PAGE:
The law does require a pre-marketing safety review for certain food-related products. These include most food additives -- a class of ingredients that includes preservatives, emulsifiers, spices, sweeteners, and natural and synthetic flavors or colors, among others. In general, a food additive must be pre-approved if it becomes a component of or otherwise affects the characteristics of a food and if it is "not generally recognized as safe (GRAS) by qualified experts for its intended use."
GRAS is an important concept: Before a new food additive is marketed, it is the responsibility of the producer to determine whether or not the substance is GRAS. The agency routinely reviews food additive applications for safety only when the substance in question has been determined not to be GRAS by the producer. If the producer determines that a substance is GRAS, only a notification of that decision to the F.D.A. is necessary (which is then subject to agency review).
The F.D.A.'s existing approach to biotechnology and to foods in general could be adapted easily to transgenic animals. Traditionally, the combination of two GRAS substances is still GRAS. Similarly, because adding a GRAS gene to a GRAS organism is likely to yield a GRAS outcome, an F.D.A. pre-marketing review would not be necessary for genetic constructions like the fast-growing salmon. But instead the F.D.A. intends to treat every new animal as though it contains a "new drug," the evaluation of which can take many years even if there is virtually no likelihood of harm.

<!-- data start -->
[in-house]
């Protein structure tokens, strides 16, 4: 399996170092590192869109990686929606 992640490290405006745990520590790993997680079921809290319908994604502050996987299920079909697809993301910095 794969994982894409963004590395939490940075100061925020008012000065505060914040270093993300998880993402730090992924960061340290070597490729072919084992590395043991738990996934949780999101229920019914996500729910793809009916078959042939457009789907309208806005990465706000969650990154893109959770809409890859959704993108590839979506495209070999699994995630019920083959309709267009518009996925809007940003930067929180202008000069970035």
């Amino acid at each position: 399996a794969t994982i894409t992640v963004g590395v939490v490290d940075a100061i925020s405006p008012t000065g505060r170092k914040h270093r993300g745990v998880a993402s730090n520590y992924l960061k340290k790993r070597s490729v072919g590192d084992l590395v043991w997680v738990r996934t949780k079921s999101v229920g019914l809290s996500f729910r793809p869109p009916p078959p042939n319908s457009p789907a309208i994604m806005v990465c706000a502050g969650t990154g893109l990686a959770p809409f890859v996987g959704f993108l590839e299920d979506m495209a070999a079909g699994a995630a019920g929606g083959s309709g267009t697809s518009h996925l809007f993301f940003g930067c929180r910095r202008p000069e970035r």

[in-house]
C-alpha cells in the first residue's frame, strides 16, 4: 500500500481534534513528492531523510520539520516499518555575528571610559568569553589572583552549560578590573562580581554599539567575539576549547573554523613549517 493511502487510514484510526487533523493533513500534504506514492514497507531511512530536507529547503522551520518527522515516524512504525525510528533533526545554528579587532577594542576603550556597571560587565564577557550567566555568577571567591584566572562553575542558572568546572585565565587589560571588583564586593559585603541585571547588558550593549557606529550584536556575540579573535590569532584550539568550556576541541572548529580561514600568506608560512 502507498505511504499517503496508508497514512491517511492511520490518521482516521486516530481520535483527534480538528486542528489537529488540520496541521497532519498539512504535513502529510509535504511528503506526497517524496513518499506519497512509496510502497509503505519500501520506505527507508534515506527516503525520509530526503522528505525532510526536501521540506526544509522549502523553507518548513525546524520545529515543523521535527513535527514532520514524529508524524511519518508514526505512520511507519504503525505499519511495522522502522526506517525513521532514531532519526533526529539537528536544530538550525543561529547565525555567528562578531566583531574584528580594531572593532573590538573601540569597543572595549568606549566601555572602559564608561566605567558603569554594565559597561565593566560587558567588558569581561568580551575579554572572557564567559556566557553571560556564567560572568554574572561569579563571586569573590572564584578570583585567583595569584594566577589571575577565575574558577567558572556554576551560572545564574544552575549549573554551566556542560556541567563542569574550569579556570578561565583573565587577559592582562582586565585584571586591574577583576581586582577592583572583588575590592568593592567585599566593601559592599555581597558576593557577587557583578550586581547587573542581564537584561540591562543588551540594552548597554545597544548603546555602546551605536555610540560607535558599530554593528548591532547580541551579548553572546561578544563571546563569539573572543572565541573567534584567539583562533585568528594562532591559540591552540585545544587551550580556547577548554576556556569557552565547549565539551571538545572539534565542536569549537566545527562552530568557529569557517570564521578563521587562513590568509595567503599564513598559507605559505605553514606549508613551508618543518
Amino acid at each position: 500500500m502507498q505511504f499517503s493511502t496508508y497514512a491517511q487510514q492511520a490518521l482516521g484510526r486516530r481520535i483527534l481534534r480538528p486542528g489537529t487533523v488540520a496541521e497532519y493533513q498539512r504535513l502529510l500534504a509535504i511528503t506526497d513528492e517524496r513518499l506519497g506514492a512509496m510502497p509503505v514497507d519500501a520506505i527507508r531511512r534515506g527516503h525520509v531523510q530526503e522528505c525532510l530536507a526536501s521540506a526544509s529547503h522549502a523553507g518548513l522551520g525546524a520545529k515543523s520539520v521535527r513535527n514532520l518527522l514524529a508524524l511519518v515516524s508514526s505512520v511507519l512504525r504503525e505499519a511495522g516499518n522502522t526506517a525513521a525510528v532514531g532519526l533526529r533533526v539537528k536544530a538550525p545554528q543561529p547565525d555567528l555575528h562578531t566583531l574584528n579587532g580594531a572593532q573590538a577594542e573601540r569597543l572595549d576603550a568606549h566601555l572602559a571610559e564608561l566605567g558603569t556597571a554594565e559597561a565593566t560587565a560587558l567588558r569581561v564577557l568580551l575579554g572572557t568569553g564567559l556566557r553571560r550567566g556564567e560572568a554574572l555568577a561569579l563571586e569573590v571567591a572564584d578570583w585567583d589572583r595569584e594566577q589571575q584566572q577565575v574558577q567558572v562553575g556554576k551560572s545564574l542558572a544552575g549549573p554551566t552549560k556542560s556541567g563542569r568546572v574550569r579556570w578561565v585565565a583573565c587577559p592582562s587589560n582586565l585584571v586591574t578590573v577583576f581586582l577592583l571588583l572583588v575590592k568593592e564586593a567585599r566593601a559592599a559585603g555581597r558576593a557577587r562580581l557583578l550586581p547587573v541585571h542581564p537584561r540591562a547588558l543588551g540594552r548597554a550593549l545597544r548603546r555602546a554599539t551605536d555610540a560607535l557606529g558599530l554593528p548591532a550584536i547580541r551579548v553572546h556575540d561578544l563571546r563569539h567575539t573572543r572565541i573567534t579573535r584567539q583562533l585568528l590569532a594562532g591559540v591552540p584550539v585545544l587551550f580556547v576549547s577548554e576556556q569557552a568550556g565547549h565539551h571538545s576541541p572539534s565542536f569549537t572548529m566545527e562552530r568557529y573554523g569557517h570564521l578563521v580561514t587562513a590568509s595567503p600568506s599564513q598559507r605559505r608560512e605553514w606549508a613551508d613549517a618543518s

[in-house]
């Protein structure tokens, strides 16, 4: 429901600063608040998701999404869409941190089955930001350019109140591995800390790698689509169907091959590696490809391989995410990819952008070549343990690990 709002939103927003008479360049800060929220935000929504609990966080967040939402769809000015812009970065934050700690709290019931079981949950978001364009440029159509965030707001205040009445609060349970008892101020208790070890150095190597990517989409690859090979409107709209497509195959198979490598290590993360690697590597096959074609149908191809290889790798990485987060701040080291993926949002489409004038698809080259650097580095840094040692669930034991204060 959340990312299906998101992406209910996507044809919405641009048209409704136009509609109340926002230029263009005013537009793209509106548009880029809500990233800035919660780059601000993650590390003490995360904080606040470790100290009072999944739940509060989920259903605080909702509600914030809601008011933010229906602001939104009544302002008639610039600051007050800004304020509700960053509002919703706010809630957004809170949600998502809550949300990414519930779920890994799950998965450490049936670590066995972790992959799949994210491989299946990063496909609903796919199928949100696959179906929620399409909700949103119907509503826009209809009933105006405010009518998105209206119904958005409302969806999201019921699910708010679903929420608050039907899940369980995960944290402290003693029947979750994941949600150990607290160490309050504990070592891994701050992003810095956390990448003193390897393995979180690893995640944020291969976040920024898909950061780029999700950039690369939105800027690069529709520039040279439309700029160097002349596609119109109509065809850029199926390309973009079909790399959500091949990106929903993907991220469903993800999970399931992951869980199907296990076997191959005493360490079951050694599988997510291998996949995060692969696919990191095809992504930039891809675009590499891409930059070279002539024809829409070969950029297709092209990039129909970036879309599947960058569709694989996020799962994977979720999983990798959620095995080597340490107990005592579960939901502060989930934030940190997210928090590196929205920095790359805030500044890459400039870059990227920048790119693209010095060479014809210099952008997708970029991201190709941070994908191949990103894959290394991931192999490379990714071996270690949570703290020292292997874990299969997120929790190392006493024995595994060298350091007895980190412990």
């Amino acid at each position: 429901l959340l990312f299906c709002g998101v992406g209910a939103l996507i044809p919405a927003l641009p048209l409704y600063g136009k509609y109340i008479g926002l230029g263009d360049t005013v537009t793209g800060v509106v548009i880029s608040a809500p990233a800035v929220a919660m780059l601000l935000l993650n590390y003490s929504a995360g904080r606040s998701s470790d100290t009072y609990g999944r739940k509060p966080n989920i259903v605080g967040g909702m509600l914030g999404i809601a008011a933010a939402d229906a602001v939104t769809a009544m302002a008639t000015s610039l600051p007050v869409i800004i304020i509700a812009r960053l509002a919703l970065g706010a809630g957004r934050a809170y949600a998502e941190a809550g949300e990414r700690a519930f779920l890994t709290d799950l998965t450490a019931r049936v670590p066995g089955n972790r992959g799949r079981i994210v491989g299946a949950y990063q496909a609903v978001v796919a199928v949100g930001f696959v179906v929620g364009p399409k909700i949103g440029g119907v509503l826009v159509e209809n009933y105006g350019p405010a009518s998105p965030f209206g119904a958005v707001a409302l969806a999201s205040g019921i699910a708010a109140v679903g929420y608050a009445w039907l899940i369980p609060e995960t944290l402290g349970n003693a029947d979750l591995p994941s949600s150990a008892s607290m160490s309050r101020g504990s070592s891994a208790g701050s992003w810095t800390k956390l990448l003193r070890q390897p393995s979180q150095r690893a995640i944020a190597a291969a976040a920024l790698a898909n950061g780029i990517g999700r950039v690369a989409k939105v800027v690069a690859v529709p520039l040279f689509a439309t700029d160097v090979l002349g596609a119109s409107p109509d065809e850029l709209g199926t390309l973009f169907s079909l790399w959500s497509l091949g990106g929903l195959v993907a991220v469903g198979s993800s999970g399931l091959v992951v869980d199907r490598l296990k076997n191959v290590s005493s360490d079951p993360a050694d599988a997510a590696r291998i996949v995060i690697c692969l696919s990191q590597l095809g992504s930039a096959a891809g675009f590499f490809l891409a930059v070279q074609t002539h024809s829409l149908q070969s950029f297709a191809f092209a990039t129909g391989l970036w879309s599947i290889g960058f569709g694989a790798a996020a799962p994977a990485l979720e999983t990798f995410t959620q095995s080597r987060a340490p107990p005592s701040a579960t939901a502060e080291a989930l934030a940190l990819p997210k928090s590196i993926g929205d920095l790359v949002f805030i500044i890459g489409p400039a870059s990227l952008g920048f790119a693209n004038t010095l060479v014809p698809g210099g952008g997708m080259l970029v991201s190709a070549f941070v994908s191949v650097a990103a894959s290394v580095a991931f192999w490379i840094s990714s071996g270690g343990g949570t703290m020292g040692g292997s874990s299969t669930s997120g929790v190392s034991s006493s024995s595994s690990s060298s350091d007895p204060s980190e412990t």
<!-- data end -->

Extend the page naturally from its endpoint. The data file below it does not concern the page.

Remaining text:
The F.D.A.'s approach to "novel" foods, published in 1992, is compatible with the GRAS/food additive paradigm. It emphasizes that the Center for Food Safety and Nutrition does not impose discriminatory regulation based on the use of one technique or another, but that greater scrutiny is applied only when certain safety issues are raised. These include the presence of a completely new substance in the food supply, increase in levels of a natural toxin, or the presence of an allergen where a consumer would not expect it.